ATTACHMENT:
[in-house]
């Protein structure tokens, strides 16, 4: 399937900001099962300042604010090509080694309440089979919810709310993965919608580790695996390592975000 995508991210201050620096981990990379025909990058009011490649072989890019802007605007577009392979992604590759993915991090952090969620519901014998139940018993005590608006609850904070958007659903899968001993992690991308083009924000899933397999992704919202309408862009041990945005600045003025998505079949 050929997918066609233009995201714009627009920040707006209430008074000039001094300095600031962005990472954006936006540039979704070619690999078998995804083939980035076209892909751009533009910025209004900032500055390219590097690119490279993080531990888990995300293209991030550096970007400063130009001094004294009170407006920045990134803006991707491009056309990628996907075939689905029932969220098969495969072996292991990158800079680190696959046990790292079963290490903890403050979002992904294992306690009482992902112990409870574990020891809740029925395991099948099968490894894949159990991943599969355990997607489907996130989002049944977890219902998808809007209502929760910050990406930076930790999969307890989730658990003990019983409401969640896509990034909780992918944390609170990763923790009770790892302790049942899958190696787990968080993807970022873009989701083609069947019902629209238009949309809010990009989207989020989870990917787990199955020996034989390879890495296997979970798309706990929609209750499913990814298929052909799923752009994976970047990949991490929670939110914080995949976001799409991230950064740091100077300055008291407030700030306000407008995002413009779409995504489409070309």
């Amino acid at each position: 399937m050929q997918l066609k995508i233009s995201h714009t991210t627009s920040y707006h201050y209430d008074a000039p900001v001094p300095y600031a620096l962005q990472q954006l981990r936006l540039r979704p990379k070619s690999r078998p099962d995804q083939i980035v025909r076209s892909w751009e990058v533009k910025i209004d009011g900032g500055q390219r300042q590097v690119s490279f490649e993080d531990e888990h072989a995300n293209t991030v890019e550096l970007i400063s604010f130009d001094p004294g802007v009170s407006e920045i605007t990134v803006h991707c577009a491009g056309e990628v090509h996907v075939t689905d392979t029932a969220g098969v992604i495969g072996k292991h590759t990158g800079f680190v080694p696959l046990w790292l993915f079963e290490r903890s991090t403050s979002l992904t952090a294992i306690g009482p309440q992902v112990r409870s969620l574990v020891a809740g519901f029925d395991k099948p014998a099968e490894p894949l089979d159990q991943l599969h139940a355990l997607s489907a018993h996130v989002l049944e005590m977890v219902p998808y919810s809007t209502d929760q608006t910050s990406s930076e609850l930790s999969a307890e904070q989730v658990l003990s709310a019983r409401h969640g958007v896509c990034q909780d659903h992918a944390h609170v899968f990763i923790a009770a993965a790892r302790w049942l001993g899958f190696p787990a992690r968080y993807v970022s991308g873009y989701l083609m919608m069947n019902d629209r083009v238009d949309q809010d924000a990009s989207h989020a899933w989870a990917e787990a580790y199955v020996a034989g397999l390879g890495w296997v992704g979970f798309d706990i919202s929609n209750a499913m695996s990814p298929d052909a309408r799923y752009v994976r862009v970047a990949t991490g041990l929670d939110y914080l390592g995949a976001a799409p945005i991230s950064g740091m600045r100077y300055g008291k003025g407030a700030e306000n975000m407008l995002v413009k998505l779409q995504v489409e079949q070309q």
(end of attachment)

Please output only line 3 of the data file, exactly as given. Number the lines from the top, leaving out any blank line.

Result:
């Amino acid at each position: 399937m050929q997918l066609k995508i233009s995201h714009t991210t627009s920040y707006h201050y209430d008074a000039p900001v001094p300095y600031a620096l962005q990472q954006l981990r936006l540039r979704p990379k070619s690999r078998p099962d995804q083939i980035v025909r076209s892909w751009e990058v533009k910025i209004d009011g900032g500055q390219r300042q590097v690119s490279f490649e993080d531990e888990h072989a995300n293209t991030v890019e550096l970007i400063s604010f130009d001094p004294g802007v009170s407006e920045i605007t990134v803006h991707c577009a491009g056309e990628v090509h996907v075939t689905d392979t029932a969220g098969v992604i495969g072996k292991h590759t990158g800079f680190v080694p696959l046990w790292l993915f079963e290490r903890s991090t403050s979002l992904t952090a294992i306690g009482p309440q992902v112990r409870s969620l574990v020891a809740g519901f029925d395991k099948p014998a099968e490894p894949l089979d159990q991943l599969h139940a355990l997607s489907a018993h996130v989002l049944e005590m977890v219902p998808y919810s809007t209502d929760q608006t910050s990406s930076e609850l930790s999969a307890e904070q989730v658990l003990s709310a019983r409401h969640g958007v896509c990034q909780d659903h992918a944390h609170v899968f990763i923790a009770a993965a790892r302790w049942l001993g899958f190696p787990a992690r968080y993807v970022s991308g873009y989701l083609m919608m069947n019902d629209r083009v238009d949309q809010d924000a990009s989207h989020a899933w989870a990917e787990a580790y199955v020996a034989g397999l390879g890495w296997v992704g979970f798309d706990i919202s929609n209750a499913m695996s990814p298929d052909a309408r799923y752009v994976r862009v970047a990949t991490g041990l929670d939110y914080l390592g995949a976001a799409p945005i991230s950064g740091m600045r100077y300055g008291k003025g407030a700030e306000n975000m407008l995002v413009k998505l779409q995504v489409e079949q070309q």